Large Horizontally Sliding Doors

Door leaves in the horizontally sliding type are equipped with bearing-type bottom wheels and ride rails in the floor while top rollers operate in overhead guides. Two variations are in common use telescoping and folding.
Telescoping doors (Fig. 11.67) are frequently used for airplane hangars. Normally composed of several leaves, they may be center parting or open to one side only, as illustrated in Fig. 11.67. Open doors are stacked in pockets at ends of the opening. They are built of wood, steel, or a combination of the two.
Telescoping doors are frequently operated by motors located in the end pockets.
The motors drive an endless chain attached to tops of closing leaves. Remaining leaves are moved by a series of interconnecting cables attached to the powered leaf and arranged so that all leaves arrive at open or closed position simultaneously.
Motor size ranges from 1 to 10 hp, travel speed of leaves from 45 to 160 ft /mm.
The weight of the leaves must be taken by footings below the rails. Provision also must be made to take care of wind loads transmitted to the top guide channels by the doors and to carry the weight of these channels.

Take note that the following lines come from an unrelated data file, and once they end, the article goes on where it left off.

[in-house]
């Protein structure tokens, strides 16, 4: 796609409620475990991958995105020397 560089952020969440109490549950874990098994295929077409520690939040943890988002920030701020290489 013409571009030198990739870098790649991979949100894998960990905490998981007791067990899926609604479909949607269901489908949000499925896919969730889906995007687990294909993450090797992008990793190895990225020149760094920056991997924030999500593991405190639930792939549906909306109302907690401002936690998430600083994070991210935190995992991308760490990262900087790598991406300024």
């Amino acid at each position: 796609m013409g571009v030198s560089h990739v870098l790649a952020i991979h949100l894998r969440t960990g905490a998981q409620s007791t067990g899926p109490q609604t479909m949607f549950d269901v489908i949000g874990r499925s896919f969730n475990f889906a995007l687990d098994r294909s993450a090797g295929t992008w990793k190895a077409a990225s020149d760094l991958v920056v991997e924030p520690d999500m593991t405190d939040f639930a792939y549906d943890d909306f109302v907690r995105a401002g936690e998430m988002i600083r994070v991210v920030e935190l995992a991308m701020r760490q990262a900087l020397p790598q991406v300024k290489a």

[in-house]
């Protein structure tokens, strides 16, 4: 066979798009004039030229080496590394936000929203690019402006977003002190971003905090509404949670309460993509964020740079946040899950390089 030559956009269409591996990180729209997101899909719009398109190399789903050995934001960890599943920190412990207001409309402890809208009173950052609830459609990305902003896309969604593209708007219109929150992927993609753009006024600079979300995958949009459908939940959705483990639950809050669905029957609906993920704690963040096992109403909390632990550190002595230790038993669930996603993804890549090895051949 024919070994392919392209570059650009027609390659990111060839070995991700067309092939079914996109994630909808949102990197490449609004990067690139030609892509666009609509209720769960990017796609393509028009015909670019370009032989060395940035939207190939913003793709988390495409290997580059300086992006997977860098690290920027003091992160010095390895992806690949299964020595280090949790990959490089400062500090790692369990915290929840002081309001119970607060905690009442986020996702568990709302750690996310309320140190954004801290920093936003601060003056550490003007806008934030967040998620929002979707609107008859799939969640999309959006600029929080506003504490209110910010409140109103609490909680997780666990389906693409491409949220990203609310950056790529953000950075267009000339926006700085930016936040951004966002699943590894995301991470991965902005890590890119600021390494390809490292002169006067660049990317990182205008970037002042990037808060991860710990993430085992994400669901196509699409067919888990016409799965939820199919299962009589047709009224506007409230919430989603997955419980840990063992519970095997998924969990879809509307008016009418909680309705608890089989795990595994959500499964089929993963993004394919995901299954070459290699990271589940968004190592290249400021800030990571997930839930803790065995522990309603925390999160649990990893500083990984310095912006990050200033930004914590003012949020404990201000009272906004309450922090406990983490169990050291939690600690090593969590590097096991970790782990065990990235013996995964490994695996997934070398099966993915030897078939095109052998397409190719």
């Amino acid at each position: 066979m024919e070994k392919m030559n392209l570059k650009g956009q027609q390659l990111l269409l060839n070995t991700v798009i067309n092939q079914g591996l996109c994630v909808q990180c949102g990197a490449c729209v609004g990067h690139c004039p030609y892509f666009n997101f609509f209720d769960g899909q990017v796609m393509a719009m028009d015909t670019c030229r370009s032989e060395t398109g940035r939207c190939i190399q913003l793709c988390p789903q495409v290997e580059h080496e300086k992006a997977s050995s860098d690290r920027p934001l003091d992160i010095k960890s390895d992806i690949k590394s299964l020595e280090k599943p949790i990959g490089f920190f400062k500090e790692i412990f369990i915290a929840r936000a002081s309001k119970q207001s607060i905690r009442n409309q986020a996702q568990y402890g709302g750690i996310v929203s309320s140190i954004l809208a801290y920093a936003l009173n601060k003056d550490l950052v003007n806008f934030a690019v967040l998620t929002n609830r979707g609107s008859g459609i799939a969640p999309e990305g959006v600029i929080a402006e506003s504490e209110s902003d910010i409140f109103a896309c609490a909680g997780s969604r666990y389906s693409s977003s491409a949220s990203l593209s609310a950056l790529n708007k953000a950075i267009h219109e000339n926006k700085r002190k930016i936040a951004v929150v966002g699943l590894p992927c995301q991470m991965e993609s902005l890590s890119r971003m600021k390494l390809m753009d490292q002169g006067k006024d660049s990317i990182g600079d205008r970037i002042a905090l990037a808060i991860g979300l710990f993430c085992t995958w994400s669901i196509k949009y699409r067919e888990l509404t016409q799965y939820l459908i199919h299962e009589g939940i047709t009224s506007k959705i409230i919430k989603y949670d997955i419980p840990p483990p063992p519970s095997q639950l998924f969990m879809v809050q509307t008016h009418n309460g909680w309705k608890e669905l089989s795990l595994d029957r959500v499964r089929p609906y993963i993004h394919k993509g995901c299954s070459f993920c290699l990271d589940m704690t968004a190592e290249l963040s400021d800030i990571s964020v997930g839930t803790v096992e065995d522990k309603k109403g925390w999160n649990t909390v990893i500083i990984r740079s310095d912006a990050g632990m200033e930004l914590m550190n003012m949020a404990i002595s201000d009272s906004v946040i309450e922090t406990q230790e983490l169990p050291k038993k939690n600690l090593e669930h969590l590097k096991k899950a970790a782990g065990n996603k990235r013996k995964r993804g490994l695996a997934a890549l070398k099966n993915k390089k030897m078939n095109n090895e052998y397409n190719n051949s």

Folding doors (Fig. 11.68) are commonly used for subdividing gymnasiums, auditoriums, and cafeterias and for hangars with very wide openings. This type of door is made up of a series of leaves hinged together in pairs. Leaves fold outward, and when the door is shut, they are held by automatic folding stays. Motors that operate biparting doors usually are located in mullions adjacent to the center of the opening. The mullions are connected by cables to the ends of the opening, and when the door is to be opened, the mullions are drawn toward the ends, sweeping  the leaves along. Travel speed may vary from 45 to 160 ft /mm.
Chief advantage of folding over telescoping types is that only two guide channels are required, regardless of width. Thus, less metal is required for guide channels  and rails, and less material for the supporting members above. Also, since wind loading is applied to leaves that are always partly in folded position, the triangular configuration gives the door considerable lateral stiffness. Hence, panel thickness may be less for folding than for telescoping doors, and a lighter load may be used for designing footings.


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